Yburg Castle, built around 1200, takes its name from the outcrop that it occupies: its historical name Iberg probably derives from Eibenberg (yew-tree mountain). Of volcanic origin, the bluff towers over the Rhine valley.
The castle, its keep a highly visible landmark, marked the southwestern corner of the territory of the margraves of Baden. In the Peasants’ War of 1525, rebels invaded the castle, causing considerable damage. Because of its strategic significance, Margrave Georg Friedrich ordered that the castle be rebuilt and fortified, with work taking place between 1617 and 1620. In 1689, however, French soldiers laid waste to the structure. Like many other Medieval ruins, Yburg Castle began to attract increasing numbers of sightseers in the 19 th century. The ramparts were reinforced and partially reconstructed. Today, the ruin – and its Burggaststätte (castle inn) – is a popular destination for day-trippers, and a well-known symbol of the Rebland wine region of Baden-Baden. The restored keep offers fantastic views of the Rhine Valley and the Black Forest.References:
The Beckov castle stands on a steep 50 m tall rock in the village Beckov. The dominance of the rock and impression of invincibility it gaves, challenged our ancestors to make use of these assets. The result is a remarkable harmony between the natural setting and architecture.
The castle first mentioned in 1200 was originally owned by the King and later, at the end of the 13th century it fell in hands of Matúš Èák. Its owners alternated - at the end of the 14th century the family of Stibor of Stiborice bought it.
The next owners, the Bánffys who adapted the Gothic castle to the Renaissance residence, improved its fortifications preventing the Turks from conquering it at the end of the 16th century. When Bánffys died out, the castle was owned by several noble families. It fell in decay after fire in 1729.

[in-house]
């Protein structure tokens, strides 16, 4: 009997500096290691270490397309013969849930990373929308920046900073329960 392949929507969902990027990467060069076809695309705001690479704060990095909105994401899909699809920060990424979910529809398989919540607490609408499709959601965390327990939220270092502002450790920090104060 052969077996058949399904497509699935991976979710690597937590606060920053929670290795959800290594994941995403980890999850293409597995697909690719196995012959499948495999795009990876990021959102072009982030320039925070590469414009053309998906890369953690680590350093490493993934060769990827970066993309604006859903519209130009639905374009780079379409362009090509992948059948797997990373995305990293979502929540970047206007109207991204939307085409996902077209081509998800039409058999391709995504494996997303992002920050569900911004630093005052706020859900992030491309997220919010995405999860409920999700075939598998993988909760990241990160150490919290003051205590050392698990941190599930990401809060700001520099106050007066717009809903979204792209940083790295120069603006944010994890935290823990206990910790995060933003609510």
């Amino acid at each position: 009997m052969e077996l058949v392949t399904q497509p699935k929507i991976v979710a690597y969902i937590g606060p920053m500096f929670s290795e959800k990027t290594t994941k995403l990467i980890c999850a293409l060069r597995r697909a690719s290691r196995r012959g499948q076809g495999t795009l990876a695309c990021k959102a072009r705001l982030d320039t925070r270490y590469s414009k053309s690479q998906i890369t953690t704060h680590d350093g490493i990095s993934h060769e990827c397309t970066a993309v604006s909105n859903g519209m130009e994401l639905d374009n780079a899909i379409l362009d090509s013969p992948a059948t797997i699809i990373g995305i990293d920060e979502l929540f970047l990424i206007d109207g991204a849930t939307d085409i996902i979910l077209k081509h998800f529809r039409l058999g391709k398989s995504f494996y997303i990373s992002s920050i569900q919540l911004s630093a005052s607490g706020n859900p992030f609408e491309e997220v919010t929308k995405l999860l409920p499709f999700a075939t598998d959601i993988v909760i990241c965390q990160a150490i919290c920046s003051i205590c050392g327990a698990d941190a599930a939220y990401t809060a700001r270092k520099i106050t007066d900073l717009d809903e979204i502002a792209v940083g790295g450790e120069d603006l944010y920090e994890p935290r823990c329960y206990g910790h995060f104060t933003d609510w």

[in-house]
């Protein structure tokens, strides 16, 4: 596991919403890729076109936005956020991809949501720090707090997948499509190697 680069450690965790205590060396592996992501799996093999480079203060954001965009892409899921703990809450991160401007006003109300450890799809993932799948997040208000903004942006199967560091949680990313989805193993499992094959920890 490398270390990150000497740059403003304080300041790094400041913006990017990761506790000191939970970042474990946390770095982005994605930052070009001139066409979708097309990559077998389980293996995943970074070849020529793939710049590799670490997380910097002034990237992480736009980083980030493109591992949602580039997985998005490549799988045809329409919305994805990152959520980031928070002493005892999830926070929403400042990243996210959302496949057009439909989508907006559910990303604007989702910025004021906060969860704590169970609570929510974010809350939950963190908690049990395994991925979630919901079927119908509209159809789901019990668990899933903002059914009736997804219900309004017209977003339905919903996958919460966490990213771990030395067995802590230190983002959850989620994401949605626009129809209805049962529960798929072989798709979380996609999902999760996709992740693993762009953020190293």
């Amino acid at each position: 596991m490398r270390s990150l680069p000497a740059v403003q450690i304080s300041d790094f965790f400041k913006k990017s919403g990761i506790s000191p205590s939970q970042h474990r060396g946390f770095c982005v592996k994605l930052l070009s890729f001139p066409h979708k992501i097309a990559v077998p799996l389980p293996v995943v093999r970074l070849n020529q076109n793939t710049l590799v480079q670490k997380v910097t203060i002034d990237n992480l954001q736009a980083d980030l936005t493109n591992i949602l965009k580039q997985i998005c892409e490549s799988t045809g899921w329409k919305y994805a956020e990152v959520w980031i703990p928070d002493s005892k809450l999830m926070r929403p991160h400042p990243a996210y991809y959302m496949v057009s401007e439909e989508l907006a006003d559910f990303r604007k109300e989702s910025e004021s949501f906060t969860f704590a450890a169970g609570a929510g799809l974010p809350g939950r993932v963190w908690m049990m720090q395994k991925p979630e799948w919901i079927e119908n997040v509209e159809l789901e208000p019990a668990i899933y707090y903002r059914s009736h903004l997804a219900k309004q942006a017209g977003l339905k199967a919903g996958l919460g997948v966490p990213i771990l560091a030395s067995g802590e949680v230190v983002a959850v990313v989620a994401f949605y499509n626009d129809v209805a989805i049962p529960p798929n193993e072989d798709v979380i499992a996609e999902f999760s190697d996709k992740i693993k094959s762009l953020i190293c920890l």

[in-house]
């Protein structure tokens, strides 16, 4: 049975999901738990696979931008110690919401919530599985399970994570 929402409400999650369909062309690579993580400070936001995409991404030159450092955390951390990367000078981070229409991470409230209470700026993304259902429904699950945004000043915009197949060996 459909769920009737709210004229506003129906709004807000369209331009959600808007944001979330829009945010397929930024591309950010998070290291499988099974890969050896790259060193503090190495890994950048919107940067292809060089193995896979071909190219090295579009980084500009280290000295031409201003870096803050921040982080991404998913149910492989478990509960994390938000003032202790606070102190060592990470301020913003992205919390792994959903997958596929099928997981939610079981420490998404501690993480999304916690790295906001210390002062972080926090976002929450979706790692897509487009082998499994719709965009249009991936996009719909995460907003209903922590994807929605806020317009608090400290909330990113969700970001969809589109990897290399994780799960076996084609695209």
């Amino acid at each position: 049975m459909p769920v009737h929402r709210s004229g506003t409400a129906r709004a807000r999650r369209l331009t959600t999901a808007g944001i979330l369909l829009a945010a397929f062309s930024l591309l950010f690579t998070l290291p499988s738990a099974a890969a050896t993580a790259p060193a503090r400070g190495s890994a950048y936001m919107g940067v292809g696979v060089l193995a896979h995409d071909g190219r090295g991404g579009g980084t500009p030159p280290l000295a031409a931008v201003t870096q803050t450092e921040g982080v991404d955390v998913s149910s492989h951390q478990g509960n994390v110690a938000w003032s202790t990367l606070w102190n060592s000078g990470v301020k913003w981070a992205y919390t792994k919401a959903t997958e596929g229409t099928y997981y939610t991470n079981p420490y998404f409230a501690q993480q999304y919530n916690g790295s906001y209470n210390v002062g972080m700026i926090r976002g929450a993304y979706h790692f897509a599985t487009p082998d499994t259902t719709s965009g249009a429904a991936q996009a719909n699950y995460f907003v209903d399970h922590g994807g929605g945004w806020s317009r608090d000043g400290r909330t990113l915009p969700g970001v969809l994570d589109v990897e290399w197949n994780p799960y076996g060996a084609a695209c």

The history of the castle is the subject of different legends. One of them narrates the origin of the name of castle derived from that of jester Becko for whom the Duke Stibor had the castle built.
Another legend has it that the lord of the castle had his servant thrown down from the rock because he protected his child from the lords favourite dog. Before his death, the servant pronounced a curse saying that they would meet in a year and days time, and indeed precisely after that time the lord was bitten by a snake and fell down to the same abyss.
The well-conserved ruins of the castle, now the National Cultural Monument, are frequently visited by tourists, above all in July when the castle festival takes place. The former Ambro curia situated below the castle now shelters the exhibition of the local history.